Commonly assigned U.S. patent application Ser. No. 08/370,592, now U.S. Pat. No. 5,555,054 discloses a unique type of camera which can be loaded with a discrete length of unexposed film of a length selected by the consumer and subsequently unloaded of a discrete length of exposed film. A need has become apparent for apparatus and methods for quickly and economically loading and unloading such a unique camera. A further need has been identified for improvements to such cameras to facilitate their loading and unloading.
A primary objective of the invention is to provide an apparatus and method for loading and/or unloading a discrete strip of film into or from a camera of a type having an external housing with a movable closure giving access to a film guide track within the camera, the guide track extending between an unexposed film chamber and an exposed film chamber.
This objective is given only by way of illustrative examples; thus other desirable objectives and advantages inherently achieved by the disclosed invention may occur or become apparent to those skilled in the art. Nonetheless, the scope of the invention is to be limited only by the appended claims.
One embodiment of an apparatus according to the invention may include a frame; a source for unexposed photographic film positioned on the frame; a nest for receiving a camera supported on the frame; film loading means extending between the source and the nest for guiding film from the source into the film guide track within the camera; and means for driving film from the source, along the loading means and the said camera.
Another embodiment of an apparatus according to the invention may include a frame; a cassette supported by the frame, the cassette comprising a wall having an exit slit for the web material; means within the cassette for engaging a leading end of the web material to drive the web material through the exit slit; a knife blade movably mounted on the wall adjacent the exit slit, the blade having a cutting edge transverse to web material extended through the exit slit, the blade being movable between a first position in which the exit slit is open and a second position in which the web material has been cut by the cutting edge and the exit slit is closed by the blade; and means for driving the web material from the cassette, the means for driving including a retractable driver shaft. The apparatus further may include an actuator supported by the frame for moving the knife; a cam follower movable by the actuator;, and an actuator lever pivoted on the frame, the lever comprising a cam surface engaged with the cam follower and the lever being engaged with the driver shaft, whereby movement of the cam follower during movement of the knife causes the cam surface to move along the cam follower and the lever to pivot on the frame and move the driver shaft into or out of connection with the means for engaging.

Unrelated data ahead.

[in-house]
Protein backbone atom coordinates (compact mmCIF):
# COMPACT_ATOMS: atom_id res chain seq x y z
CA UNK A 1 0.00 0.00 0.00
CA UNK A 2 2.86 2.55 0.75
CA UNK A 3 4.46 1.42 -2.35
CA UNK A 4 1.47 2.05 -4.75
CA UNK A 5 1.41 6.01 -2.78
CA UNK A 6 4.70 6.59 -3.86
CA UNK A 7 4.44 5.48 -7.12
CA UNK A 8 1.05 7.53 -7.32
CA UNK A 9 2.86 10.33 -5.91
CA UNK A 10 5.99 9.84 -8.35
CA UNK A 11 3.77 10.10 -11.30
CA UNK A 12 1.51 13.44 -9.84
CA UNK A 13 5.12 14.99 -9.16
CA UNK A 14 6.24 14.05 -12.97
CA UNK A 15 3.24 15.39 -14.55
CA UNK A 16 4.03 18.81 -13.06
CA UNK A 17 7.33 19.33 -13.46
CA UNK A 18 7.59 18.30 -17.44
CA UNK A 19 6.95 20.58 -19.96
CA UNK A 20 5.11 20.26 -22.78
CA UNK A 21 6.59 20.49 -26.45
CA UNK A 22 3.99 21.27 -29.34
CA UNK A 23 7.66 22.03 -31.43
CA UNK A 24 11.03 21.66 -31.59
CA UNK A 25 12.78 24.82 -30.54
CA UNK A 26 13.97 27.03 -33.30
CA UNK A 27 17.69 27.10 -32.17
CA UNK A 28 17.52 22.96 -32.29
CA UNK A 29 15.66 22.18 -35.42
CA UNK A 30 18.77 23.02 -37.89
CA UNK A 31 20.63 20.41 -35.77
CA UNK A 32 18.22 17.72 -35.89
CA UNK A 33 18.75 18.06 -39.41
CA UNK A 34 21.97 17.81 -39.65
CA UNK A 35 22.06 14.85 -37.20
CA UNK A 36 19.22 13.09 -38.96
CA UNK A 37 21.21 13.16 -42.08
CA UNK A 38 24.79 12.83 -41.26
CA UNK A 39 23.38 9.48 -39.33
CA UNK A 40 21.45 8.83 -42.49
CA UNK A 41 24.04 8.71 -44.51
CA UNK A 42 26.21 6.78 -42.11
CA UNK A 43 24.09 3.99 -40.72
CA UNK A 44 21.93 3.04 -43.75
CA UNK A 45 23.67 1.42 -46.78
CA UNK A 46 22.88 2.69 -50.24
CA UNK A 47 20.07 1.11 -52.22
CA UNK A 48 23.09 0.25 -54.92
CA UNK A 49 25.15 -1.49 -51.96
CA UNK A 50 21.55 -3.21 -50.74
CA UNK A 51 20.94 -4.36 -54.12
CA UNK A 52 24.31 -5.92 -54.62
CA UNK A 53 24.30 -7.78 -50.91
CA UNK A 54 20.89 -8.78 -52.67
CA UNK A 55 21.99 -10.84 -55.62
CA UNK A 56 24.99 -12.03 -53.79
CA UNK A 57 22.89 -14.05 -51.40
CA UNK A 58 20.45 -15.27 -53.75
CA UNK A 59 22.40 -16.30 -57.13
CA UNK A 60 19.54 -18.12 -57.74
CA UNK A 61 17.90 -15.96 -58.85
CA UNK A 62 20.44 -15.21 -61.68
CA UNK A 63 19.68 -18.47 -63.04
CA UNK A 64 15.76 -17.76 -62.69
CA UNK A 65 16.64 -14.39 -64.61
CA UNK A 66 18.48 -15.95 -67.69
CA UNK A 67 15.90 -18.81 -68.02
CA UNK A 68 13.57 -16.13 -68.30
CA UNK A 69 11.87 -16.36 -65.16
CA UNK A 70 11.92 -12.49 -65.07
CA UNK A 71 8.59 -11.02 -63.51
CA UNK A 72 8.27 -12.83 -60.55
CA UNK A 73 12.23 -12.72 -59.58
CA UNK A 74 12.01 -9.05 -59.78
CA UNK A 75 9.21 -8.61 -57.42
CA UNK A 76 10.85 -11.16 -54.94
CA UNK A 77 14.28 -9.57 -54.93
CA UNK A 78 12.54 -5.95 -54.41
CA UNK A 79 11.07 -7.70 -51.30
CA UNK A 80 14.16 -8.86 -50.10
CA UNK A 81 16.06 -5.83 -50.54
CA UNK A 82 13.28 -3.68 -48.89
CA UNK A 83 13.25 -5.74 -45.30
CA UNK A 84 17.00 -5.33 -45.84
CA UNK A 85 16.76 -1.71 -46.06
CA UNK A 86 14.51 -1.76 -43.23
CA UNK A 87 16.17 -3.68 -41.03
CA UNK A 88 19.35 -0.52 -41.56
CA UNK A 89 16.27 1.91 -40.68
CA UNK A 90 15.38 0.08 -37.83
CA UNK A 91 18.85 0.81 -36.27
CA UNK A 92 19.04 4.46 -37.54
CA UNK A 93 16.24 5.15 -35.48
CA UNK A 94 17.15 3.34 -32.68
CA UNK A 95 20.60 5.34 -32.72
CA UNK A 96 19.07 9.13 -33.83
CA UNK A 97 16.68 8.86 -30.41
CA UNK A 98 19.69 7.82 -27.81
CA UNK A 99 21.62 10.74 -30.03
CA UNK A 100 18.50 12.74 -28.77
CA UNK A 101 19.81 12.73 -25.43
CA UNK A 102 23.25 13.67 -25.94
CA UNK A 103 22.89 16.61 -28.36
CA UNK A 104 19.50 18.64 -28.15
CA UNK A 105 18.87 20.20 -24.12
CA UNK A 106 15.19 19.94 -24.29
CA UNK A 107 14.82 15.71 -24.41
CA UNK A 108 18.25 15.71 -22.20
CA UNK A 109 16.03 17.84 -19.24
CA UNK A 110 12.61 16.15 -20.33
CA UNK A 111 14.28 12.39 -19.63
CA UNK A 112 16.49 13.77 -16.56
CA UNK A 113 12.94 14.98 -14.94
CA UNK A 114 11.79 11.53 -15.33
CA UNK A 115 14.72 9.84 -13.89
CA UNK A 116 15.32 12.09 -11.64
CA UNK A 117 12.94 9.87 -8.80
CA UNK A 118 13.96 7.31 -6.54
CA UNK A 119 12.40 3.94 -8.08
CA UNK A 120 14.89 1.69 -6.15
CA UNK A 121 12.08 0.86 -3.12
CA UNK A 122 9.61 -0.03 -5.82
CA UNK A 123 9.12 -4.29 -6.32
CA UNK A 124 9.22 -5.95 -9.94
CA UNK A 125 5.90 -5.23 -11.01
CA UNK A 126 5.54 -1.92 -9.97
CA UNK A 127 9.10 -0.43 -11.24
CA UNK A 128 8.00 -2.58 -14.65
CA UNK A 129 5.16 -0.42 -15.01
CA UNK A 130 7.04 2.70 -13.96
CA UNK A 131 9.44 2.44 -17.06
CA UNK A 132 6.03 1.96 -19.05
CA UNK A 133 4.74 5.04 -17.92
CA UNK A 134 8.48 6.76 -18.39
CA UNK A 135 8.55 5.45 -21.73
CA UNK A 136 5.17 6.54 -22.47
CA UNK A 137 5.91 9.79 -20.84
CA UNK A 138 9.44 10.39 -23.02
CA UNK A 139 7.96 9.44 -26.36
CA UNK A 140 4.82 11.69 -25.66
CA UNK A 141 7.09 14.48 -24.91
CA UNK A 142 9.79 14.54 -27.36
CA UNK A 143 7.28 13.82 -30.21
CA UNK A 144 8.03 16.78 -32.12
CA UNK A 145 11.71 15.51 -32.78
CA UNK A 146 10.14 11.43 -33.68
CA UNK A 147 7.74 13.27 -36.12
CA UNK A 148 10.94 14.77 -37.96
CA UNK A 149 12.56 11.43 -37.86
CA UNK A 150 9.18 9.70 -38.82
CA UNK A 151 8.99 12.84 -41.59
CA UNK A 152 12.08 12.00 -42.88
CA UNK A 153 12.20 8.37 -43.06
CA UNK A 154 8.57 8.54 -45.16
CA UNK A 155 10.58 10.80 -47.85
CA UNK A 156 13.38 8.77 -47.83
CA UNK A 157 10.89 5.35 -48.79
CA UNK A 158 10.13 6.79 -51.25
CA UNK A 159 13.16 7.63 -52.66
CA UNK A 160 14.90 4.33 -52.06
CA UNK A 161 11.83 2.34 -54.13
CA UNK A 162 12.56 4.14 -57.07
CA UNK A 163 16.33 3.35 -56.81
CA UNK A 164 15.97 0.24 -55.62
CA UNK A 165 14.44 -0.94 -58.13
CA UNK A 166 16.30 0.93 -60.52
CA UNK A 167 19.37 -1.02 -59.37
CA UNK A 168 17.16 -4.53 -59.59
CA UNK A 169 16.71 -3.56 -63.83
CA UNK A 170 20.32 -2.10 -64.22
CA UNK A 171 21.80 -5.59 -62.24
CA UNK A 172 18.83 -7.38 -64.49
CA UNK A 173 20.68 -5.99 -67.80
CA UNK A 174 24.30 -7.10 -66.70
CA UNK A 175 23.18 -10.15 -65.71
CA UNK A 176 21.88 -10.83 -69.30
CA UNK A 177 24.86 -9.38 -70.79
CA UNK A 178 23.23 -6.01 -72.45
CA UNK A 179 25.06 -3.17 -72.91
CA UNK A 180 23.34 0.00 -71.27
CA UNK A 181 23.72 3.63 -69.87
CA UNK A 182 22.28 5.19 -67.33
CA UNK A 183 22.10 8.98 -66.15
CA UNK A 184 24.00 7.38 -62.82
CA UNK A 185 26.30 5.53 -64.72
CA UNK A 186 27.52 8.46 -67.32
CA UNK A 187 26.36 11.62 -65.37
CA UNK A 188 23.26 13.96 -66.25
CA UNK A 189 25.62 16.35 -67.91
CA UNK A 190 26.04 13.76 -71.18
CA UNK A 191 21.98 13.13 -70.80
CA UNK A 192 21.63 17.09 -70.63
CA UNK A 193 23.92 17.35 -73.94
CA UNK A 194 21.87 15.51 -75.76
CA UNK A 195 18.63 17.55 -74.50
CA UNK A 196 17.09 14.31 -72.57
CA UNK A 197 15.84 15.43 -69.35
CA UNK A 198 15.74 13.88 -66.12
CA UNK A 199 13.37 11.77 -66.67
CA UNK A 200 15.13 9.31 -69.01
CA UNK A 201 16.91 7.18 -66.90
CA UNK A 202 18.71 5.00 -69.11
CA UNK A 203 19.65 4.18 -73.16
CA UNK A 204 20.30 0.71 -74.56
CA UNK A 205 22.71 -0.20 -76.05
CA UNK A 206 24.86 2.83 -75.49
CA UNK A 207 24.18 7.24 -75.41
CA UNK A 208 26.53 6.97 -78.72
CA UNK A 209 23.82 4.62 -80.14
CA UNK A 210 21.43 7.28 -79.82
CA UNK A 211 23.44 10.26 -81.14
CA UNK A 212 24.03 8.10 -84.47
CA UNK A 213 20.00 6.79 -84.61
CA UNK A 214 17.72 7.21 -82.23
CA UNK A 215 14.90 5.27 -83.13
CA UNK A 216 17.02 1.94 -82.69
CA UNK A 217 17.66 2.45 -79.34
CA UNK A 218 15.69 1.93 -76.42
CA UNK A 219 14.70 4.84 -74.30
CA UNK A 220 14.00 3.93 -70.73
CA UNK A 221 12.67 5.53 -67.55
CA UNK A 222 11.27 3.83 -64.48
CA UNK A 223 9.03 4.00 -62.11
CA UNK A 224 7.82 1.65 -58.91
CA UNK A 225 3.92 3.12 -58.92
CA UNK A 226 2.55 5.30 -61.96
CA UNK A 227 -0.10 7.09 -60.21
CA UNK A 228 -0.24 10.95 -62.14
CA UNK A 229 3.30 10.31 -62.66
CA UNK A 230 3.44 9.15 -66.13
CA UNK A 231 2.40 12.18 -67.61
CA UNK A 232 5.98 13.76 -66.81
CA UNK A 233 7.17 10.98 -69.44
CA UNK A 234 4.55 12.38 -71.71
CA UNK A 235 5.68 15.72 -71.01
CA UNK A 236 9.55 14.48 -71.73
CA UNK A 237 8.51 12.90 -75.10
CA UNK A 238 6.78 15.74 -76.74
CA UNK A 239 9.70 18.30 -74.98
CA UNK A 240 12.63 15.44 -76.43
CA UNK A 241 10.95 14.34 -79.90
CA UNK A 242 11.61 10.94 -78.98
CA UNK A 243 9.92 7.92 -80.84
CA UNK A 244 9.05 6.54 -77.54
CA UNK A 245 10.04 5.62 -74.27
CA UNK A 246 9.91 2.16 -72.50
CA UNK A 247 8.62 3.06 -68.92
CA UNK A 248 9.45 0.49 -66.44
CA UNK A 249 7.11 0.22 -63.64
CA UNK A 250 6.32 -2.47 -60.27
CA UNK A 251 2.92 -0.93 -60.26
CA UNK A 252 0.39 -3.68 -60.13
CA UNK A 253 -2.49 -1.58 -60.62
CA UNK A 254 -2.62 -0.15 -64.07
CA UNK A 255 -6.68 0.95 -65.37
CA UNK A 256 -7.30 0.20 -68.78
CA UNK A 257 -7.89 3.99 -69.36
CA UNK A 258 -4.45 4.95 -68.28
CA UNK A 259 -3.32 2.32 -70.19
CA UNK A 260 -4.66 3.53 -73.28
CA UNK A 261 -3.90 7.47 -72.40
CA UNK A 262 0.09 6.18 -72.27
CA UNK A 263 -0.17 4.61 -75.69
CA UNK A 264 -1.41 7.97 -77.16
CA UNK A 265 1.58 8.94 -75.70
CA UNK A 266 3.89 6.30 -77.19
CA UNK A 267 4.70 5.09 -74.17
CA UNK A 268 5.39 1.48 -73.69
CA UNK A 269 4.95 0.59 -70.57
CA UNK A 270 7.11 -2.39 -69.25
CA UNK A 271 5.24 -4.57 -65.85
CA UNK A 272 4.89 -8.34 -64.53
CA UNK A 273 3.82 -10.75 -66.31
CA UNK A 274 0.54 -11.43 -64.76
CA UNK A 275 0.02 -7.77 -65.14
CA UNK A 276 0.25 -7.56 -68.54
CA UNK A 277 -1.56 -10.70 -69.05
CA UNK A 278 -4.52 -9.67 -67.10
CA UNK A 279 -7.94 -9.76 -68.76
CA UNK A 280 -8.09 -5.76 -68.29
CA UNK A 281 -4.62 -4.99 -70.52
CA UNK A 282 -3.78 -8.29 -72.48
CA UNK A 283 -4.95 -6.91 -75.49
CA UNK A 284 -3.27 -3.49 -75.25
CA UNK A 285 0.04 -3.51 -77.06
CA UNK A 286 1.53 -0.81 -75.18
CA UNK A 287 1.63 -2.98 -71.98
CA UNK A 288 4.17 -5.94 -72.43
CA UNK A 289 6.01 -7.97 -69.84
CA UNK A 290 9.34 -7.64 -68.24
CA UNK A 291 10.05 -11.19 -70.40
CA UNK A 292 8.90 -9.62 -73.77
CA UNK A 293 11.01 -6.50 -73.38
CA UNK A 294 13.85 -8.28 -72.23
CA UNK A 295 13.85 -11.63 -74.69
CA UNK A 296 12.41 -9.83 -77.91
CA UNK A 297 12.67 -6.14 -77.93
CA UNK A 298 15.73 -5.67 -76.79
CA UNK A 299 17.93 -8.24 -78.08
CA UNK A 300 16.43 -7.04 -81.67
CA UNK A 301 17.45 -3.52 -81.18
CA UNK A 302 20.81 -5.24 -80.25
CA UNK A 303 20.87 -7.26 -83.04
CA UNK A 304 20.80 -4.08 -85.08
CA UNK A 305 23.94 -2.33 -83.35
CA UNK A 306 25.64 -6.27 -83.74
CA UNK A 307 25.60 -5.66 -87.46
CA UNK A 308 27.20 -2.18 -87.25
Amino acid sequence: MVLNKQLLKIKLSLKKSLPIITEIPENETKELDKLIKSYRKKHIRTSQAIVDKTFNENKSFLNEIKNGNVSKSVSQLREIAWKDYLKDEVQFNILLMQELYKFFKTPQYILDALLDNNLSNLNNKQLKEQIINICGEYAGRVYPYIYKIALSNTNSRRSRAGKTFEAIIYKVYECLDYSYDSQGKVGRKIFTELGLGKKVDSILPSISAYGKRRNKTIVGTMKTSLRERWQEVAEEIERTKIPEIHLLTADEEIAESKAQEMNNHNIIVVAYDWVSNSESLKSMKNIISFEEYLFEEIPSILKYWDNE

Still another embodiment of the apparatus may include a light tight enclosure; a first movable, light tight closure giving access to an interior of the light tight enclosure; a source for unexposed photographic film, the source being inserted into the interior through the first closure; a second movable, light tight closure giving access to the interior; a nest in the interior for receiving a camera through the second closure; and means in the interior for driving film from the source into the camera.
Yet another embodiment of the apparatus may include a frame; a nest supported by the frame for receiving a camera; film unloading means extending from the nest for guiding film from the camera; and means associated with the nest for driving exposed film from the exposed film chamber to the unexposed film chamber and then driving exposed film from the unexposed film chamber along the film guide track, out of the camera and along the unloading means.
A further embodiment of the apparatus may include a light tight housing; a movable, light tight closure giving access to an interior of the light tight housing; a cartridge for exposed photographic film, the cartridge being inserted into the interior through the closure; a nest in the interior for receiving a camera through the closure; and means in the interior for driving film from the camera into the cartridge.
One embodiment of the method of the invention may include steps of providing a source of unexposed photographic film; providing a camera having a movable closure giving access to a film guide track within the camera, the guide track extending between an unexposed film chamber and an exposed film chamber;, opening the movable closure; driving film from the source; guiding the film into the film guide track to the unexposed film chamber within the camera; and cutting the film when a desired length of film has been driven from the source.
Another embodiment of the method of the invention may include steps of providing a camera having a movable closure giving access to a film guide track within the camera, the guide track extending between an unexposed film chamber and an exposed film chamber, opening the movable closure on the camera; driving exposed film from the camera; guiding the exposed film from the camera, thereby emptying the camera of film; and closing the movable closure.